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April 2001 | Volume 58 | Number 7
Beyond Class Time
John H. Holloway
The National Center for Education Statistics (1997) reports that about 30 percent of U.S. adolescents work while enrolled in school. Does work have any effect on students' academic performance? Are there other side effects—either positive or negative—that educators, parents, and policymakers should know about?
The National Research Council and Institute of Medicine (1998) studied the effects of after-school jobs on adolescents. The researchers first examined the value of the kinds of after-school jobs that most students held. Most jobs, they found, were disconnected from what students learned in school, did not systematically teach the job skills necessary for advancement, and provided little meaningful interaction with adult supervisors.
The study showed that the number of hours that 10th graders worked increased the number of absences from school, especially among those students who worked more than 30 hours a week. In addition, working more than 30 hours a week during high school was associated with lower levels of future education attainment. And the extent to which students remained in school decreased as the average weekly hours of work rose.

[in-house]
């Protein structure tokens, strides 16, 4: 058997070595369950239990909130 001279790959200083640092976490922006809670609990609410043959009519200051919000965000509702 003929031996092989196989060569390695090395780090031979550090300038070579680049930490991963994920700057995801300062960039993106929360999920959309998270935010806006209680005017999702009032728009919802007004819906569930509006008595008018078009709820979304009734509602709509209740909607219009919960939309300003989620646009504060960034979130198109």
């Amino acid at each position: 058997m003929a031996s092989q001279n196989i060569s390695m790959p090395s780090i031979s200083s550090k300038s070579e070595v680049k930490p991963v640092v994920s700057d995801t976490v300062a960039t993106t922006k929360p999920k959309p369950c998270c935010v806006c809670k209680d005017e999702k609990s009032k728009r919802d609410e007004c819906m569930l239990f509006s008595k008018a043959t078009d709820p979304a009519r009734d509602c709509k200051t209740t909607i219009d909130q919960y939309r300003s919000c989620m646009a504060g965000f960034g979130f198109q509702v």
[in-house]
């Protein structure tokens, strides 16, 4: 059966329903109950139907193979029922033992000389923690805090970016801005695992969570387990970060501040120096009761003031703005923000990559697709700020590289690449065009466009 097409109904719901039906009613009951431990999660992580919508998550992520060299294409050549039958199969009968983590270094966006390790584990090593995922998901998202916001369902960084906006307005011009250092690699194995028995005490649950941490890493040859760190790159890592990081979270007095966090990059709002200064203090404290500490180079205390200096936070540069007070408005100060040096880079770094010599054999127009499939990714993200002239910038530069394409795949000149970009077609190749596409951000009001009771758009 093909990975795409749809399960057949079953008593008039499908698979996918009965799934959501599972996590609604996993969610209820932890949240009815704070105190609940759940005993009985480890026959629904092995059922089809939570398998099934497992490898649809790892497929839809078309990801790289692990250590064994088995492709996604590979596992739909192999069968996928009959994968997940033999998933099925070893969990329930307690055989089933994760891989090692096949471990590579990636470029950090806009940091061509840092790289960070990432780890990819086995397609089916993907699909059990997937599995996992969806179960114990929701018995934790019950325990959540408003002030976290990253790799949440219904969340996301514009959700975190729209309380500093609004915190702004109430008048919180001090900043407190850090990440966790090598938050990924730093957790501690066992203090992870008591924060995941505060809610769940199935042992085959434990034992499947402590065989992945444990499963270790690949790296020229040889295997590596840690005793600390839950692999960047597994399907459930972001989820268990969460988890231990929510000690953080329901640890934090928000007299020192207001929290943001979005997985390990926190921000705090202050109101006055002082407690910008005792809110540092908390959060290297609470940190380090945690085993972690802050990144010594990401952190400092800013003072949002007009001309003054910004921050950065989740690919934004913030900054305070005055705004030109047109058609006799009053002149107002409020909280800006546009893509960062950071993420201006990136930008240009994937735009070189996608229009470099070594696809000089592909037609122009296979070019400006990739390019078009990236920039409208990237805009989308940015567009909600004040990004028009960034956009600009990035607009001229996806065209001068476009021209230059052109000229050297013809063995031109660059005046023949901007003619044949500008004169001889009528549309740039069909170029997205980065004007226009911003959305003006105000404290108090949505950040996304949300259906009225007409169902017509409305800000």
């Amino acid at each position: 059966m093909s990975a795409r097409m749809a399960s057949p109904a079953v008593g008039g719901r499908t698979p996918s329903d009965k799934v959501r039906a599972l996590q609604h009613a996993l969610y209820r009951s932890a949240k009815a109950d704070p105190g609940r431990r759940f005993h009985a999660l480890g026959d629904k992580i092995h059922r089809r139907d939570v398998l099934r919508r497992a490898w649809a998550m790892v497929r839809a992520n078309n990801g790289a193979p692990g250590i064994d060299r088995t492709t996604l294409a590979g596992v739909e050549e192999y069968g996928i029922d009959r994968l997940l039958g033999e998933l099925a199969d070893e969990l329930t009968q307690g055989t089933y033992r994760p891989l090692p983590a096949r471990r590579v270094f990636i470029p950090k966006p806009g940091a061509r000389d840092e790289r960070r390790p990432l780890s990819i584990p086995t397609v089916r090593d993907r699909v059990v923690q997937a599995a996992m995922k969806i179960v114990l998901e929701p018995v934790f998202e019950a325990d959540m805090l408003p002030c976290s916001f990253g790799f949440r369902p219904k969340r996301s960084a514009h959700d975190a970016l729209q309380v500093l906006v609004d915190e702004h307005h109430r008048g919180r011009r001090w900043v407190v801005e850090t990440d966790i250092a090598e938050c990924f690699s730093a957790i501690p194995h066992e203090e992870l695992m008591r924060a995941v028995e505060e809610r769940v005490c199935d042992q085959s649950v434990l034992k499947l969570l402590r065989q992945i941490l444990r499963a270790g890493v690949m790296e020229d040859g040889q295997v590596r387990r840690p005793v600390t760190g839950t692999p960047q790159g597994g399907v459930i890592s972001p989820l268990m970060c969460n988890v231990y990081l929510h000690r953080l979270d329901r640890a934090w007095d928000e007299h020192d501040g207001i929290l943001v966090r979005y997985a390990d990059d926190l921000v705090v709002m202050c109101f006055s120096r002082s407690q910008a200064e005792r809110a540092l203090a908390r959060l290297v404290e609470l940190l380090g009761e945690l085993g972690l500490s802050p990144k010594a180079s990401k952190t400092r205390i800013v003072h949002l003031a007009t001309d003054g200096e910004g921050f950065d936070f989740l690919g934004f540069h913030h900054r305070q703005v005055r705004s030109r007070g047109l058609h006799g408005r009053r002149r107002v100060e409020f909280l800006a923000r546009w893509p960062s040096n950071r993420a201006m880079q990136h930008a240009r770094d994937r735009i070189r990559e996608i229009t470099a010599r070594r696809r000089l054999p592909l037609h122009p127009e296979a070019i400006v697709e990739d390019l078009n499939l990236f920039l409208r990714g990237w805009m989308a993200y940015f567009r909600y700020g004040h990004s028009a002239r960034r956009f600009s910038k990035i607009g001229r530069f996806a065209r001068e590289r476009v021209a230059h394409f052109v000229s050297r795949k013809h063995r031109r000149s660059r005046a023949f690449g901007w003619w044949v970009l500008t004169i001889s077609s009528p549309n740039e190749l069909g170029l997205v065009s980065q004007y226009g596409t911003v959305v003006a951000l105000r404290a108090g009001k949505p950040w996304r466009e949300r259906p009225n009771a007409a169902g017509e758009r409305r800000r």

The report also found, however, some benefits from after-school work. For instance, students who balanced school and work by limiting their work hours gained valuable time-management skills that permitted them to work when they went to college. Interestingly, neither the type of job nor the number of hours that students worked influenced the amount of time that students spent on homework. The report stated that because the U.S. average for homework time is low (fewer than four hours a week), employment was unlikely to diminish students' already modest investment in homework. The report found some evidence, however, that students who worked selected undemanding courses to maintain high grade point averages (GPAs).
Kusum Singh (1998) found that part-time work affected both standardized test scores and grades. The number of hours that students worked had a significant negative effect on their standardized achievement levels: Students were likely to have lower achievement scores than their peers if they worked longer hours during the school year. In other words, the greater the number of hours that students worked, the greater the negative effects on standardized measures of achievement. Singh also found that the more hours that students worked, the more likely they were to get lower grades. Students' previous grades also affected their later working behaviors—students who had higher grades in elementary and middle school were less likely to work longer hours when they reached 10th grade.